There are different technologies available to combat landfill leachate. One is biological treatment, although leachate treatment is challenging due to the varying concentrations of dissolved solids, colloidal organics, heavy metals and xenobiotics. Biologically treating landfills is a process using several different layers of filters to remove the different elements from the waste water. Second, is a chemical-physical process, this process uses activated carbon precipitation, absorption, and ion exchange processes.

Massive amounts of toxic contaminants which can cause water pollution and other environmental damage are produced by industrial waste. Lead, mercury, Sulphur, asbestos, and nitrates are just a few of the pollutants found in industrial waste and with the lax regulations enforced upon industries to properly dispose of their waste, they often drain waste into the water systems which will eventually lead to the ocean. This process has the potential to change the color and composition of the water by raising the amount of minerals. This is also known as eutrophication and poses a threat to water organisms.  Unplanned industrial growth, lack of policies to control pollution and using outdated methods or technologies still being used are just some of the causes of water pollution from industrial waste.

The burning of fossil fuels into the atmosphere can also cause water pollution by expelling ash and toxic chemicals which then mixes with water vapor to produce acidic rain. This rain can then pollute water ways, farmlands, and livestock. Motor vehicles, ships, airplanes and large industrial operations such as incinerators and refineries are some of the major sources of nitrogen oxide emissions. Another nitrogen compound is ammonia, predominantly used agriculturally is emitted into the air adding to the toxic cocktail. The EPA (March, 2017) found that the presence of excess nitrogen in the atmosphere in the form of nitrogen oxides or ammonia is deposited back onto land, where it washes into nearby water bodies. These excess nutrients contribute to pollution, harmful algal blooms and oxygen-deprived aquatic zones. Excess ammonia and low pH in these areas are toxic to aquatic organisms and affect their survival.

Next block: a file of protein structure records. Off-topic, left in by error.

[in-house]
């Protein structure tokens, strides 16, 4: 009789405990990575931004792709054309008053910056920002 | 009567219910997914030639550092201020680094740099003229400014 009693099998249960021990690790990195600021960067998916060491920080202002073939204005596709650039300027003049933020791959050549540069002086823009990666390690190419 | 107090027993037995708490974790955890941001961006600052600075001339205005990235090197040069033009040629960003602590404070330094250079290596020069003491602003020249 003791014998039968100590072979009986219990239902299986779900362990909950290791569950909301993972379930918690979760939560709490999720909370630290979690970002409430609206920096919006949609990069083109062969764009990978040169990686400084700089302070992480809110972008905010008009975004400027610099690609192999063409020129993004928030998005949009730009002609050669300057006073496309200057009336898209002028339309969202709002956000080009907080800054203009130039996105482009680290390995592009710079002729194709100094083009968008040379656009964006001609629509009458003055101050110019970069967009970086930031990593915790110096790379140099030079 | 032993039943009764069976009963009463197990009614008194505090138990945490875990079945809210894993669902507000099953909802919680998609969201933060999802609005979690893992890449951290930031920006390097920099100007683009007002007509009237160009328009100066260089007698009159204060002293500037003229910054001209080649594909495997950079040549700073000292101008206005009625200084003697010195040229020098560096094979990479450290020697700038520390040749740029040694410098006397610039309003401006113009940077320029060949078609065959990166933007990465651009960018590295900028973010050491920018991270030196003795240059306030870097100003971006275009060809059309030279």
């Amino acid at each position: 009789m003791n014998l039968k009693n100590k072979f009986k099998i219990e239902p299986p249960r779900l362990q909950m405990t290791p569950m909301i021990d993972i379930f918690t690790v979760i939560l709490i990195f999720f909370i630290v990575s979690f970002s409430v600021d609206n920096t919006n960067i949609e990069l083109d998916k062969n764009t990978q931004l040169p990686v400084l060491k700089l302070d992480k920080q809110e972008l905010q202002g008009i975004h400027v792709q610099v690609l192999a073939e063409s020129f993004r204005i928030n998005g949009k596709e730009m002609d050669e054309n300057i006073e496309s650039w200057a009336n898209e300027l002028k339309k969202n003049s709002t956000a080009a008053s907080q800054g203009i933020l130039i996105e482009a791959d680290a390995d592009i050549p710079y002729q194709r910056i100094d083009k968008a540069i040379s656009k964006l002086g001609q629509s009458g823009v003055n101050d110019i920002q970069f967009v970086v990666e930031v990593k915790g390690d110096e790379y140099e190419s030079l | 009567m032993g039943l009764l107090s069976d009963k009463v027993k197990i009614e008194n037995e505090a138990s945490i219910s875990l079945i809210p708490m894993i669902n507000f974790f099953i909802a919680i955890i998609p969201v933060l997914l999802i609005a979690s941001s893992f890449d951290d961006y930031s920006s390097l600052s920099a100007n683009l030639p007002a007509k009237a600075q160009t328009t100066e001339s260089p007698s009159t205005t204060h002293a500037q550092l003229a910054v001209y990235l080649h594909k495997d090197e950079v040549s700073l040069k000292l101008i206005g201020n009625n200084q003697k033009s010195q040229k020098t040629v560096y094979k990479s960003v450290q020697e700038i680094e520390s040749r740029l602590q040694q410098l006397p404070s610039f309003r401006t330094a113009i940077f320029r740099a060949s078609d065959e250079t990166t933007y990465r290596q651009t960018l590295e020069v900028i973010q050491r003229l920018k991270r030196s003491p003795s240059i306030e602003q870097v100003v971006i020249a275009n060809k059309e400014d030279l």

Water pollution is a growing problem in the world today because marine dumping is causing the ocean waters to develop large trash sites which are unable to reversed, leading to permanent harm coming to the animals reliant on it. Leakage from landfills is leaching into the water ways from industrial waste, and burning fossil fuels is causing acid rain to form and fall onto the farmlands, water and damaging aquatic zones.

 

Unknown Author for the Environmental Protection Agency (2017, March). The Sources and Solutions: Fossil Fuels. Retrieved from https://www.epa.gov/nutrientpollution/sources-and-solutions-fossil-fuels

 

A.Bertoli (2014) How Our Trash Effects the Whole Planet. Retrieved from

How our Trash Affects the Whole Planet

 

            Wikipedia (2017, 14 September) Leachate. Retrieved from https://en.wikipedia.org/wiki/Leachate

 

            M. Casey (2005, December 19) Tsunami still taking toll on environment. Retrieved from http://www.nbcnews.com/id/10463953/ns/us_news-environment/t/tsunami-still-taking-toll-environment/#.Wlju16inFPY